A total eclipse occurs when Earth passes directly between the moon and the sun, and casts a shadow on our constant, cosmic companion. The moon will be 225,000 miles (362,000 kilometers) away at the peak of the eclipse — around midnight on the U.S. East Coast.
“This is this gradual, slow, wonderful event that as long as it’s clear where you are, you get to see it,” Petro said.
If not, NASA will provide a livestream of the eclipse from various locations; so will the Slooh network of observatories.
There’ll be another lengthy total lunar eclipse in November, with Africa and Europe lucking out again, but not the Americas. Then the next one isn’t until 2025.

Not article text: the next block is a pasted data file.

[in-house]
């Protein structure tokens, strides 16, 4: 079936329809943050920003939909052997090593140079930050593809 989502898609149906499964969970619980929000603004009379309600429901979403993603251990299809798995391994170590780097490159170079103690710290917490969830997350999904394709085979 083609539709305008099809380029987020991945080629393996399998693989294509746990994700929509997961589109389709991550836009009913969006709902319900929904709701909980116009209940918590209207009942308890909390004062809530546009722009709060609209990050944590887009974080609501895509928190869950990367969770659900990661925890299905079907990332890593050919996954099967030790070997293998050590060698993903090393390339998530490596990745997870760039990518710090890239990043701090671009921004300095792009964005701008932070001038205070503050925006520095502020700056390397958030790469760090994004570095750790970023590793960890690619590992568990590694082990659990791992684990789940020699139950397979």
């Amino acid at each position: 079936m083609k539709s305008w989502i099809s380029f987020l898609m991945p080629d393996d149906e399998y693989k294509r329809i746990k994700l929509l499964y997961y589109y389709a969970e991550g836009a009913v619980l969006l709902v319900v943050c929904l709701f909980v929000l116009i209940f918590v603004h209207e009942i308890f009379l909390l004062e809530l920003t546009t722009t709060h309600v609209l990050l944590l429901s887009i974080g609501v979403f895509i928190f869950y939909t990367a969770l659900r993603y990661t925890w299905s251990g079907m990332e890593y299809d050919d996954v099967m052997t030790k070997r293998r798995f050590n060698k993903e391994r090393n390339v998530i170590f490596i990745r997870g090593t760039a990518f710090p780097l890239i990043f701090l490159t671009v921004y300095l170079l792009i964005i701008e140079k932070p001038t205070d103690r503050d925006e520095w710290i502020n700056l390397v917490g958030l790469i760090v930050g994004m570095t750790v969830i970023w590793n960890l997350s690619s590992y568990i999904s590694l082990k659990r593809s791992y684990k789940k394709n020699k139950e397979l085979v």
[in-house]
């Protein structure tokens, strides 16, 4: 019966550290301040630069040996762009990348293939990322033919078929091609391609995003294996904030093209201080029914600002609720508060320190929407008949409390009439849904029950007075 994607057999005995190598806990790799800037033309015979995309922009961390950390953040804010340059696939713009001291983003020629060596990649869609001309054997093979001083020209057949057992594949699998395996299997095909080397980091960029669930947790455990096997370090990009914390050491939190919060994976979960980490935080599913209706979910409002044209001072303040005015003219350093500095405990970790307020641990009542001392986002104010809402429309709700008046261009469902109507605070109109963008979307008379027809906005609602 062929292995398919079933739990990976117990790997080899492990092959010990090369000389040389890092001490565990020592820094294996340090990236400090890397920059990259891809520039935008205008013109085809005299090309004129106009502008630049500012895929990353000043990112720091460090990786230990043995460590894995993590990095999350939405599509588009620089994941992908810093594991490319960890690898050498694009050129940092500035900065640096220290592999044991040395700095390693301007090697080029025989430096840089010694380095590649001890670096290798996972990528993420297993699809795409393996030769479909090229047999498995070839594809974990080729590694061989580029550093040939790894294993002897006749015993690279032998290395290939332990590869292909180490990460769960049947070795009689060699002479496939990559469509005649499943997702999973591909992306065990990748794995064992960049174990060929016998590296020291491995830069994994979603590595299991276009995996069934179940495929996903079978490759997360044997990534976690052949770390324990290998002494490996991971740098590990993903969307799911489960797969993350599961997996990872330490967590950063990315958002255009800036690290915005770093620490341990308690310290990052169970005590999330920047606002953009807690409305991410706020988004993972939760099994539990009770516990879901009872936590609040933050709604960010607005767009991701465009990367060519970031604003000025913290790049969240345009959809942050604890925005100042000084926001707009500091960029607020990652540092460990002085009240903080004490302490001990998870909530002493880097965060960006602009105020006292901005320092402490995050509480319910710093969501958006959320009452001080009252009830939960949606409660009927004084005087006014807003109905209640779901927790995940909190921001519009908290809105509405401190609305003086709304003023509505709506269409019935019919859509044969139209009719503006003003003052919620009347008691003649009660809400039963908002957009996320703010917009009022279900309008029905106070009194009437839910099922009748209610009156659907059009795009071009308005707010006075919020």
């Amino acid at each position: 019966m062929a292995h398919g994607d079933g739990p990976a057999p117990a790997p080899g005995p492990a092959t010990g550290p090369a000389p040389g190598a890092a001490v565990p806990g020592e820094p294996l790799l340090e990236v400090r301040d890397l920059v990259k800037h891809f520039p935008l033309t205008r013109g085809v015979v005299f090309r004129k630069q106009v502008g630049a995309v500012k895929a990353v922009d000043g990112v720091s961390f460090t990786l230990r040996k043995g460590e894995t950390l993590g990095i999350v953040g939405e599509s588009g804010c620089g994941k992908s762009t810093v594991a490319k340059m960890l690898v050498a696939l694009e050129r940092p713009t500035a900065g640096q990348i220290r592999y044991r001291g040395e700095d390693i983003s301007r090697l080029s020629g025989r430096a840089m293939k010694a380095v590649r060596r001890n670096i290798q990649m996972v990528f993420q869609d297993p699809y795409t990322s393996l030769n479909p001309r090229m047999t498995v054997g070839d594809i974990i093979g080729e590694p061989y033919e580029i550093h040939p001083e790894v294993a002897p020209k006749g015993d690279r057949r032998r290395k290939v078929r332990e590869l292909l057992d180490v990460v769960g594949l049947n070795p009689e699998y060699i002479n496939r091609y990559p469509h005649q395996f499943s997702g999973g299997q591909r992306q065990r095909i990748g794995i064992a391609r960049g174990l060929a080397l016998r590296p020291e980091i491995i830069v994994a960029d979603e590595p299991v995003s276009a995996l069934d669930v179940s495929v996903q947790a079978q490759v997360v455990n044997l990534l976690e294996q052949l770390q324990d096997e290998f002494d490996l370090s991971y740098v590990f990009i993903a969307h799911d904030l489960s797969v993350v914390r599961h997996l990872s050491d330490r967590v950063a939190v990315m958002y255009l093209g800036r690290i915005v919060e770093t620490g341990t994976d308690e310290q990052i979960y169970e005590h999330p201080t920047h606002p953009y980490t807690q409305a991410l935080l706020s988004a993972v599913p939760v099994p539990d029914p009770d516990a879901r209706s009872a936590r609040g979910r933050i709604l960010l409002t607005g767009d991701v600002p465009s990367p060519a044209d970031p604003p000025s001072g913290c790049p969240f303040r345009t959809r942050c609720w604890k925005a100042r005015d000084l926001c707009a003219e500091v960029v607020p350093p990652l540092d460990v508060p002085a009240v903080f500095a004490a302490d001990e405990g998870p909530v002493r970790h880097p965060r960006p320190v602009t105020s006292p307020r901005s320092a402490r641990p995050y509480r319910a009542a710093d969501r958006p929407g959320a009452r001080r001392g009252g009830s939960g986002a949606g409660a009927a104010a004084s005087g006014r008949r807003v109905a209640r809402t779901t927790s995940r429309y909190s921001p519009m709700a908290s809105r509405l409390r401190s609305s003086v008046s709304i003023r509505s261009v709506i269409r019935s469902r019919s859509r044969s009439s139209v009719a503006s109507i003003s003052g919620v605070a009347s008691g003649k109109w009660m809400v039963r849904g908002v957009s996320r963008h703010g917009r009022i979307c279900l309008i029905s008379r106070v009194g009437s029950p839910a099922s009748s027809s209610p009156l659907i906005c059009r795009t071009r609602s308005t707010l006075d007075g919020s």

Launched last fall, NASA’s asteroid-seeking Lucy spacecraft will photograph this weekend's event from 64 million miles (103 million kilometers) away, as ground controllers continue their effort to fix a loose solar panel.
NASA astronaut Jessica Watkins, a geologist, plans to set her alarm clock early aboard the International Space Station.
“Hopefully, we can be up in time and be at the right place at the right time to catch a good glimpse,” she told The Associated Press earlier this week.
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